The Volcano

Photo of Eyjafjallajokull by Peter Vancoillie

There are many books written on the famous Santorini volcano, which erupted in the Bronze Age. Unearthing Atlantis, by Charles Pellegrino, was the main resource I used.

I communicated with Mr. Pellegrino on several occasions to ask for clarification on various details.

Here is what he said about the death clouds:

“About half of Crete was essentially destroyed by the death clouds. Probably with snake heads effects included. Egypt probably experienced huge pieces of pumice (found) falling from the stratosphere, still semi-molten glass froth inside, frozen on the outside. I’d expect similar results to the Bikini underwater bomb test, in which huge chunks of ice also fell very quickly out of the stratosphere (into which water had been hurled), possibly arriving even ahead of the surge clouds.”

I asked for further clarification on the “snake head effects:”

“I might have mentioned it in reference to the St. Pierre disaster of 1902, aboard the Roraima. Also in Return to Sodom and Gomorrah (RE Theogony) and GOV. It refers to an insulated stream of superheated ash and air that travels insulated within the surge cloud. In Pompeii this is seen in the approximately 7:30 AM surge cloud level – which ran through the House of Menander, through the House of the Snake Heads Effect, toward the Garden of the Fugitives. The same effect ran eastward along Vessey Street in New York – from the North Tower collapse column on 9-11. It incinerated all cars on the north side of Vessey all the way to Broadway and the front of St Paul’s Chapel – – and this was in fact what ignited the Vessey side of Tower Seven.”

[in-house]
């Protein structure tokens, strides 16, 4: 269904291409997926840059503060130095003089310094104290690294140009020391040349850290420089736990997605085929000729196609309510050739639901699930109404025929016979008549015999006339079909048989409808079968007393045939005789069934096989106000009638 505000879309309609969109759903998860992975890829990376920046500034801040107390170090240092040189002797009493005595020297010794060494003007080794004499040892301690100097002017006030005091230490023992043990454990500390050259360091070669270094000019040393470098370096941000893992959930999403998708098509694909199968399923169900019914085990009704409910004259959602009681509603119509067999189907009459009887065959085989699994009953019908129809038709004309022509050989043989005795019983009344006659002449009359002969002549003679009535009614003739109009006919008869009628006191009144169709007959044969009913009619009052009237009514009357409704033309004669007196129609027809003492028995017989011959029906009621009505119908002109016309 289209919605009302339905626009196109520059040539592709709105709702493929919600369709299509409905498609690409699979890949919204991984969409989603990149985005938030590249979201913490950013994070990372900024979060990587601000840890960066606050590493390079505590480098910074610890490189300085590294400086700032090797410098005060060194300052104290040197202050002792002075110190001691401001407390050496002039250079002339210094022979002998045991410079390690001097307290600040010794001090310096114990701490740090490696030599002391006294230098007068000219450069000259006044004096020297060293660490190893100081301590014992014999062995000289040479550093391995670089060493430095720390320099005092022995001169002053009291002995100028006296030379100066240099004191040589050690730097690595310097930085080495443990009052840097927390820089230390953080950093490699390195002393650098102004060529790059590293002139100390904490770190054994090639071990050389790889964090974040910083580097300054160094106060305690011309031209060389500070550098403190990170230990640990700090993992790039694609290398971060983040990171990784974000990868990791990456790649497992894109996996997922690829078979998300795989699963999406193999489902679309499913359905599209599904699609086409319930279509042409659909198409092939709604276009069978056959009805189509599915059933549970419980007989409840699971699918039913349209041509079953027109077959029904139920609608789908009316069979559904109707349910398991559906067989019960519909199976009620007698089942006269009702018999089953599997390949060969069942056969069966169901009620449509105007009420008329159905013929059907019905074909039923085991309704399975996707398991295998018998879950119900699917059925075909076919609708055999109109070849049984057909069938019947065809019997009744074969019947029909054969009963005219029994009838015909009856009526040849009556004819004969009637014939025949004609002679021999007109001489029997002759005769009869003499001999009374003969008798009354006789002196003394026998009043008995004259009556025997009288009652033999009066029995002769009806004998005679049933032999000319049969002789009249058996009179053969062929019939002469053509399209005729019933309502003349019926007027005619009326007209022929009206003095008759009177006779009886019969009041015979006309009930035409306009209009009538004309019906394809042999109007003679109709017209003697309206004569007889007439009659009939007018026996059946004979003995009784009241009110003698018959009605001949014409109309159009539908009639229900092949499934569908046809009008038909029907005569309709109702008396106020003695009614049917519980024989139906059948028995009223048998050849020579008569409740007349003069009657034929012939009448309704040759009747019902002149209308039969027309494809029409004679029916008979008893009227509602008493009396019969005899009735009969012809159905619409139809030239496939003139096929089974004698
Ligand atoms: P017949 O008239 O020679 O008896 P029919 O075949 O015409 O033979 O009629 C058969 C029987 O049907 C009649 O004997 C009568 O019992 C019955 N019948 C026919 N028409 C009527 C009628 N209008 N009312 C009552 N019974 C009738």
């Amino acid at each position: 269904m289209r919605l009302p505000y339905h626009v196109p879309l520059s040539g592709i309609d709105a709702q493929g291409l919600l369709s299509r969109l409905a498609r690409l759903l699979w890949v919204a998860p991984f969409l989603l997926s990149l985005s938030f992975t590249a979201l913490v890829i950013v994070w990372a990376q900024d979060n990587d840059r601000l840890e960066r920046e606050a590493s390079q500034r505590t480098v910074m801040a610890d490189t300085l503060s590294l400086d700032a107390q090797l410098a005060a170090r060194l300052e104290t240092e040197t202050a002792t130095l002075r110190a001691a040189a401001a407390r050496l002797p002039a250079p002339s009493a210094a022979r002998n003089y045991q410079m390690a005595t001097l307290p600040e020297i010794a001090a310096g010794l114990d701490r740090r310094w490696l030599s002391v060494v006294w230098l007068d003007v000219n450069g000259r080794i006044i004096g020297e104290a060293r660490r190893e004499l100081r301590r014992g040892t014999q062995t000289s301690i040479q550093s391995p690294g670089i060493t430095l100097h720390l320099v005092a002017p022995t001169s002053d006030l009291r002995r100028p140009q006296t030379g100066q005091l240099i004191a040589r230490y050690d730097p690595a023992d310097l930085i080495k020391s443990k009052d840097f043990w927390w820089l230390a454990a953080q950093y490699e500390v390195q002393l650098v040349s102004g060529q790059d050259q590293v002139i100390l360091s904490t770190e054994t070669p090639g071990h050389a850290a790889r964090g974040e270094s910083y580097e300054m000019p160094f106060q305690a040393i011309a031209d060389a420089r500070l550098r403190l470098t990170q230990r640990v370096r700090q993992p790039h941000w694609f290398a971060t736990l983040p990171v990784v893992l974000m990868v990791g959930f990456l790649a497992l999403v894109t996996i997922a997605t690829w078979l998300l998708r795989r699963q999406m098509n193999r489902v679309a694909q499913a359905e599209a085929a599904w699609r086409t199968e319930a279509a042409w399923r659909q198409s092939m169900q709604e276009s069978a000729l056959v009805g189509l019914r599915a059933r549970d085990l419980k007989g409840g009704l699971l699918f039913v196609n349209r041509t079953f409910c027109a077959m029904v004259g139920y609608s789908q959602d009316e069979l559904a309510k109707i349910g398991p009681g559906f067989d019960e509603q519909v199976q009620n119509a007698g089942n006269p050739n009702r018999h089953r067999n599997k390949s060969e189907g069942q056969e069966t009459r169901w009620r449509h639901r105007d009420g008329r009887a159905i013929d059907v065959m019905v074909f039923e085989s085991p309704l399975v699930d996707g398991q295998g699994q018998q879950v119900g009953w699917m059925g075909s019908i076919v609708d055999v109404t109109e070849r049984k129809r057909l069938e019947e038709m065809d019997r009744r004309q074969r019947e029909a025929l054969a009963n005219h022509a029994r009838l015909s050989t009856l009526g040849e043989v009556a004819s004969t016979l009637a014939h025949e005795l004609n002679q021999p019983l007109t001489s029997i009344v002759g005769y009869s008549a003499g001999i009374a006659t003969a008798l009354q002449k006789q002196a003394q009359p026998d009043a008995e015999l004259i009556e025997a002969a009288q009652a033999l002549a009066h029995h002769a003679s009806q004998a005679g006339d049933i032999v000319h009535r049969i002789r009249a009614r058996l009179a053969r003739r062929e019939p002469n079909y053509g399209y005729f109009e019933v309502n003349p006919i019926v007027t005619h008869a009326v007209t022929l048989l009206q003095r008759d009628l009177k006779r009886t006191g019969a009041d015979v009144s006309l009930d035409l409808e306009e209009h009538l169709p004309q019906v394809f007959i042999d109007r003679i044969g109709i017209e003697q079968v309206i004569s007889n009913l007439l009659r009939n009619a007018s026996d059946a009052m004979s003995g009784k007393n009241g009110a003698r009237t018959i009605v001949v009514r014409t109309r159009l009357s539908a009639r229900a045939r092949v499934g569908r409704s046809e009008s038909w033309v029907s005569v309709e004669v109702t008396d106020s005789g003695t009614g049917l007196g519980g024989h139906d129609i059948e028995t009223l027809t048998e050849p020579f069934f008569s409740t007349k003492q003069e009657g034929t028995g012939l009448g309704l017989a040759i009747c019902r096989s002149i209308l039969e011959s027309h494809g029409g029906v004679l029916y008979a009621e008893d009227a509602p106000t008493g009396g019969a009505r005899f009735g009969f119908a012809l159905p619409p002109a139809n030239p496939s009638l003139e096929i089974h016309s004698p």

Until the discovery of “super volcanoes,” the eruption of Callisti, or Thera, or Santorini, whatever name you wish to use, was considered by most experts to be the worst, most destructive volcanic eruption in the history of our world. It would have made Tambora look small. Yet all the latest evidence shows that Crete did slowly recover from this devastating event. It wasn’t the volcano that brought an end to the Cretan civilization.

I explore one possibility for what did.

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